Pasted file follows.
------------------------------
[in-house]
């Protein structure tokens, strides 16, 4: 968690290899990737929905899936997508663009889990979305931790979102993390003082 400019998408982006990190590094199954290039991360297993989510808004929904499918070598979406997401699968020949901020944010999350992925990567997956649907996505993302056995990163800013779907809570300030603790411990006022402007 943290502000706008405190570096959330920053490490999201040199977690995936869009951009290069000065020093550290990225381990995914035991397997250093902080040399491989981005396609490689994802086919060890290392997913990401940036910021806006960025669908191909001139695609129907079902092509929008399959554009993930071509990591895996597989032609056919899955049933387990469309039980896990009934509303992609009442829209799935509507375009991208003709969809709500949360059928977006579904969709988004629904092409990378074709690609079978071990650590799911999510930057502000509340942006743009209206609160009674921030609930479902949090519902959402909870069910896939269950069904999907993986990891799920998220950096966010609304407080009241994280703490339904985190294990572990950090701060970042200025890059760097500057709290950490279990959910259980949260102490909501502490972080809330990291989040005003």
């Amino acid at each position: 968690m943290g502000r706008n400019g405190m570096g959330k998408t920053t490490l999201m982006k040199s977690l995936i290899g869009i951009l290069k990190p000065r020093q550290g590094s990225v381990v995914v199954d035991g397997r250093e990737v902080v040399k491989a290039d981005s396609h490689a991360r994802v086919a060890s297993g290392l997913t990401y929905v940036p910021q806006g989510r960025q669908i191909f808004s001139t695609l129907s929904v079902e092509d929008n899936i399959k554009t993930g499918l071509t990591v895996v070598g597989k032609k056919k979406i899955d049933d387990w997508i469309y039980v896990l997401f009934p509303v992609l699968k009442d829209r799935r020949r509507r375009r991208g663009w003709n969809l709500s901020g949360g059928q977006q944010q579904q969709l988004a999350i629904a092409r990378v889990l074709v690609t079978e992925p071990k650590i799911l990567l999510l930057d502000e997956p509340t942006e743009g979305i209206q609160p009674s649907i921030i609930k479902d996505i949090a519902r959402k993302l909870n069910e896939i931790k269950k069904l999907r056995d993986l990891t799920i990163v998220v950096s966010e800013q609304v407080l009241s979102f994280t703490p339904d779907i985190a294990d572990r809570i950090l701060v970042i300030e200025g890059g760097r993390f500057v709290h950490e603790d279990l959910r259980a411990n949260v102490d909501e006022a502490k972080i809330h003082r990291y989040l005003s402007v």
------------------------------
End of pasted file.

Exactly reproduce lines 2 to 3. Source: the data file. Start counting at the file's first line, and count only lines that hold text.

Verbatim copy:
């Protein structure tokens, strides 16, 4: 968690290899990737929905899936997508663009889990979305931790979102993390003082 400019998408982006990190590094199954290039991360297993989510808004929904499918070598979406997401699968020949901020944010999350992925990567997956649907996505993302056995990163800013779907809570300030603790411990006022402007 943290502000706008405190570096959330920053490490999201040199977690995936869009951009290069000065020093550290990225381990995914035991397997250093902080040399491989981005396609490689994802086919060890290392997913990401940036910021806006960025669908191909001139695609129907079902092509929008399959554009993930071509990591895996597989032609056919899955049933387990469309039980896990009934509303992609009442829209799935509507375009991208003709969809709500949360059928977006579904969709988004629904092409990378074709690609079978071990650590799911999510930057502000509340942006743009209206609160009674921030609930479902949090519902959402909870069910896939269950069904999907993986990891799920998220950096966010609304407080009241994280703490339904985190294990572990950090701060970042200025890059760097500057709290950490279990959910259980949260102490909501502490972080809330990291989040005003």
């Amino acid at each position: 968690m943290g502000r706008n400019g405190m570096g959330k998408t920053t490490l999201m982006k040199s977690l995936i290899g869009i951009l290069k990190p000065r020093q550290g590094s990225v381990v995914v199954d035991g397997r250093e990737v902080v040399k491989a290039d981005s396609h490689a991360r994802v086919a060890s297993g290392l997913t990401y929905v940036p910021q806006g989510r960025q669908i191909f808004s001139t695609l129907s929904v079902e092509d929008n899936i399959k554009t993930g499918l071509t990591v895996v070598g597989k032609k056919k979406i899955d049933d387990w997508i469309y039980v896990l997401f009934p509303v992609l699968k009442d829209r799935r020949r509507r375009r991208g663009w003709n969809l709500s901020g949360g059928q977006q944010q579904q969709l988004a999350i629904a092409r990378v889990l074709v690609t079978e992925p071990k650590i799911l990567l999510l930057d502000e997956p509340t942006e743009g979305i209206q609160p009674s649907i921030i609930k479902d996505i949090a519902r959402k993302l909870n069910e896939i931790k269950k069904l999907r056995d993986l990891t799920i990163v998220v950096s966010e800013q609304v407080l009241s979102f994280t703490p339904d779907i985190a294990d572990r809570i950090l701060v970042i300030e200025g890059g760097r993390f500057v709290h950490e603790d279990l959910r259980a411990n949260v102490d909501e006022a502490k972080i809330h003082r990291y989040l005003s402007v």